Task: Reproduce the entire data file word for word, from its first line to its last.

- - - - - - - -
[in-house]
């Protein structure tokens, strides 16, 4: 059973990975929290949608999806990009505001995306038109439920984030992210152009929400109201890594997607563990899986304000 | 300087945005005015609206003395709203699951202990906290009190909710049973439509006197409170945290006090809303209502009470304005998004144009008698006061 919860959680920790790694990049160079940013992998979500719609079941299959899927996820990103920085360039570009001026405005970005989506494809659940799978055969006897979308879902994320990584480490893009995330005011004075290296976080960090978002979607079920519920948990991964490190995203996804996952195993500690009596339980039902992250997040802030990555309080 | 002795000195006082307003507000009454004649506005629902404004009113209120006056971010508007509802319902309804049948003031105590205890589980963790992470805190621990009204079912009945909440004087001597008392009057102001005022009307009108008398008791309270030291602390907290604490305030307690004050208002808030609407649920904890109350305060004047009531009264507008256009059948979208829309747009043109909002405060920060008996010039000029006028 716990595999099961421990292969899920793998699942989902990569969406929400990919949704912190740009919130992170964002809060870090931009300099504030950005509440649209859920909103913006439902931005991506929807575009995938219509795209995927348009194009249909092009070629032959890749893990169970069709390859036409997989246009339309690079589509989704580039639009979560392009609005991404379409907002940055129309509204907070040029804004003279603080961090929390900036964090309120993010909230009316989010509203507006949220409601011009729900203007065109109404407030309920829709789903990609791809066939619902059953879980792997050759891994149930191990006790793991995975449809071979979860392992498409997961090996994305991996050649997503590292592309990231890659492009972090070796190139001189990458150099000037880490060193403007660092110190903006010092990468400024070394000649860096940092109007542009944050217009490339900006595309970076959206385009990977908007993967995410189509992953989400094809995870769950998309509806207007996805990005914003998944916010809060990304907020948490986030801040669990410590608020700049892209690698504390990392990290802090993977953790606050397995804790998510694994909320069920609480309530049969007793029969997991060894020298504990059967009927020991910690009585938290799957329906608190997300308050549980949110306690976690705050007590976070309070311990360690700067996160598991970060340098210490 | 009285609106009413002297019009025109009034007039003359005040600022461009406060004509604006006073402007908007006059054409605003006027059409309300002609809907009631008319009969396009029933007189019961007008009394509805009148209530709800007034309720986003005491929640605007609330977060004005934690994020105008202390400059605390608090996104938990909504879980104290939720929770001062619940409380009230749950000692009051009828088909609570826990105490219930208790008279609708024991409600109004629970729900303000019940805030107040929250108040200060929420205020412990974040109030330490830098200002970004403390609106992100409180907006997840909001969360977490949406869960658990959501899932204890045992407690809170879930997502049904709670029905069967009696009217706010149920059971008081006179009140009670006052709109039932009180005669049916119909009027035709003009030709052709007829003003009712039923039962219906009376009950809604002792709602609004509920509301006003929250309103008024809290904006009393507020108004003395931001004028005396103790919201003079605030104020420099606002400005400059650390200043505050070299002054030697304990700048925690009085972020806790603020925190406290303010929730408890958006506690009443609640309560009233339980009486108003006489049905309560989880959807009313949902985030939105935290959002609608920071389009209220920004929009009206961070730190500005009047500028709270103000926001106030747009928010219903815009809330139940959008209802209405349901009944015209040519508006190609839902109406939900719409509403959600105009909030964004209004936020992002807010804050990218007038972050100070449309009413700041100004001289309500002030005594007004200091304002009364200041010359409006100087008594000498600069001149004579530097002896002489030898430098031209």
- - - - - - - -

[in-house]
């Protein structure tokens, strides 16, 4: 059973990975929290949608999806990009505001995306038109439920984030992210152009929400109201890594997607563990899986304000 | 300087945005005015609206003395709203699951202990906290009190909710049973439509006197409170945290006090809303209502009470304005998004144009008698006061 919860959680920790790694990049160079940013992998979500719609079941299959899927996820990103920085360039570009001026405005970005989506494809659940799978055969006897979308879902994320990584480490893009995330005011004075290296976080960090978002979607079920519920948990991964490190995203996804996952195993500690009596339980039902992250997040802030990555309080 | 002795000195006082307003507000009454004649506005629902404004009113209120006056971010508007509802319902309804049948003031105590205890589980963790992470805190621990009204079912009945909440004087001597008392009057102001005022009307009108008398008791309270030291602390907290604490305030307690004050208002808030609407649920904890109350305060004047009531009264507008256009059948979208829309747009043109909002405060920060008996010039000029006028 716990595999099961421990292969899920793998699942989902990569969406929400990919949704912190740009919130992170964002809060870090931009300099504030950005509440649209859920909103913006439902931005991506929807575009995938219509795209995927348009194009249909092009070629032959890749893990169970069709390859036409997989246009339309690079589509989704580039639009979560392009609005991404379409907002940055129309509204907070040029804004003279603080961090929390900036964090309120993010909230009316989010509203507006949220409601011009729900203007065109109404407030309920829709789903990609791809066939619902059953879980792997050759891994149930191990006790793991995975449809071979979860392992498409997961090996994305991996050649997503590292592309990231890659492009972090070796190139001189990458150099000037880490060193403007660092110190903006010092990468400024070394000649860096940092109007542009944050217009490339900006595309970076959206385009990977908007993967995410189509992953989400094809995870769950998309509806207007996805990005914003998944916010809060990304907020948490986030801040669990410590608020700049892209690698504390990392990290802090993977953790606050397995804790998510694994909320069920609480309530049969007793029969997991060894020298504990059967009927020991910690009585938290799957329906608190997300308050549980949110306690976690705050007590976070309070311990360690700067996160598991970060340098210490 | 009285609106009413002297019009025109009034007039003359005040600022461009406060004509604006006073402007908007006059054409605003006027059409309300002609809907009631008319009969396009029933007189019961007008009394509805009148209530709800007034309720986003005491929640605007609330977060004005934690994020105008202390400059605390608090996104938990909504879980104290939720929770001062619940409380009230749950000692009051009828088909609570826990105490219930208790008279609708024991409600109004629970729900303000019940805030107040929250108040200060929420205020412990974040109030330490830098200002970004403390609106992100409180907006997840909001969360977490949406869960658990959501899932204890045992407690809170879930997502049904709670029905069967009696009217706010149920059971008081006179009140009670006052709109039932009180005669049916119909009027035709003009030709052709007829003003009712039923039962219906009376009950809604002792709602609004509920509301006003929250309103008024809290904006009393507020108004003395931001004028005396103790919201003079605030104020420099606002400005400059650390200043505050070299002054030697304990700048925690009085972020806790603020925190406290303010929730408890958006506690009443609640309560009233339980009486108003006489049905309560989880959807009313949902985030939105935290959002609608920071389009209220920004929009009206961070730190500005009047500028709270103000926001106030747009928010219903815009809330139940959008209802209405349901009944015209040519508006190609839902109406939900719409509403959600105009909030964004209004936020992002807010804050990218007038972050100070449309009413700041100004001289309500002030005594007004200091304002009364200041010359409006100087008594000498600069001149004579530097002896002489030898430098031209």